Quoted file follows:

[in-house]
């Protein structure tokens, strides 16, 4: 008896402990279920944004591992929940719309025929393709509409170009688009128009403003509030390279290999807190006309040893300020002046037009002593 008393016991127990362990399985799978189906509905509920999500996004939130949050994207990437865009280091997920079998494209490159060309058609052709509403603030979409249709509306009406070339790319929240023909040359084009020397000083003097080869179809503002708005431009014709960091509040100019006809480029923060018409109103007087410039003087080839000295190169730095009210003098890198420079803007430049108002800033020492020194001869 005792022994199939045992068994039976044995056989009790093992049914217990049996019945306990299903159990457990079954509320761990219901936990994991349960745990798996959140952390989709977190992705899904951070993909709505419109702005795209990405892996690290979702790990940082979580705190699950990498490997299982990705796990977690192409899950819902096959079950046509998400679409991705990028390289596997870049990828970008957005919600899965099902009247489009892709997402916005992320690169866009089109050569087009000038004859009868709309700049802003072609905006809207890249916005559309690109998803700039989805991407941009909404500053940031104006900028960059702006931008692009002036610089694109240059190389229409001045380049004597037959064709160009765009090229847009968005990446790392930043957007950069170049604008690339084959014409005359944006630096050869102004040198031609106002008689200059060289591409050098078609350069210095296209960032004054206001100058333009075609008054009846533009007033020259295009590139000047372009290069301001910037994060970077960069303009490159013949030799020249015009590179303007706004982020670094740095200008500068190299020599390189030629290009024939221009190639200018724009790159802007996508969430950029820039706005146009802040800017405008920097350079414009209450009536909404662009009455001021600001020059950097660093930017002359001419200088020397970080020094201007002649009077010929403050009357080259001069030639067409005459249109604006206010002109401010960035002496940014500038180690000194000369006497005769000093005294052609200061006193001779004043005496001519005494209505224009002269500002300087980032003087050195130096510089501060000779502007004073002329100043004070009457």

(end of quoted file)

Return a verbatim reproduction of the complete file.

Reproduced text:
[in-house]
């Protein structure tokens, strides 16, 4: 008896402990279920944004591992929940719309025929393709509409170009688009128009403003509030390279290999807190006309040893300020002046037009002593 008393016991127990362990399985799978189906509905509920999500996004939130949050994207990437865009280091997920079998494209490159060309058609052709509403603030979409249709509306009406070339790319929240023909040359084009020397000083003097080869179809503002708005431009014709960091509040100019006809480029923060018409109103007087410039003087080839000295190169730095009210003098890198420079803007430049108002800033020492020194001869 005792022994199939045992068994039976044995056989009790093992049914217990049996019945306990299903159990457990079954509320761990219901936990994991349960745990798996959140952390989709977190992705899904951070993909709505419109702005795209990405892996690290979702790990940082979580705190699950990498490997299982990705796990977690192409899950819902096959079950046509998400679409991705990028390289596997870049990828970008957005919600899965099902009247489009892709997402916005992320690169866009089109050569087009000038004859009868709309700049802003072609905006809207890249916005559309690109998803700039989805991407941009909404500053940031104006900028960059702006931008692009002036610089694109240059190389229409001045380049004597037959064709160009765009090229847009968005990446790392930043957007950069170049604008690339084959014409005359944006630096050869102004040198031609106002008689200059060289591409050098078609350069210095296209960032004054206001100058333009075609008054009846533009007033020259295009590139000047372009290069301001910037994060970077960069303009490159013949030799020249015009590179303007706004982020670094740095200008500068190299020599390189030629290009024939221009190639200018724009790159802007996508969430950029820039706005146009802040800017405008920097350079414009209450009536909404662009009455001021600001020059950097660093930017002359001419200088020397970080020094201007002649009077010929403050009357080259001069030639067409005459249109604006206010002109401010960035002496940014500038180690000194000369006497005769000093005294052609200061006193001779004043005496001519005494209505224009002269500002300087980032003087050195130096510089501060000779502007004073002329100043004070009457």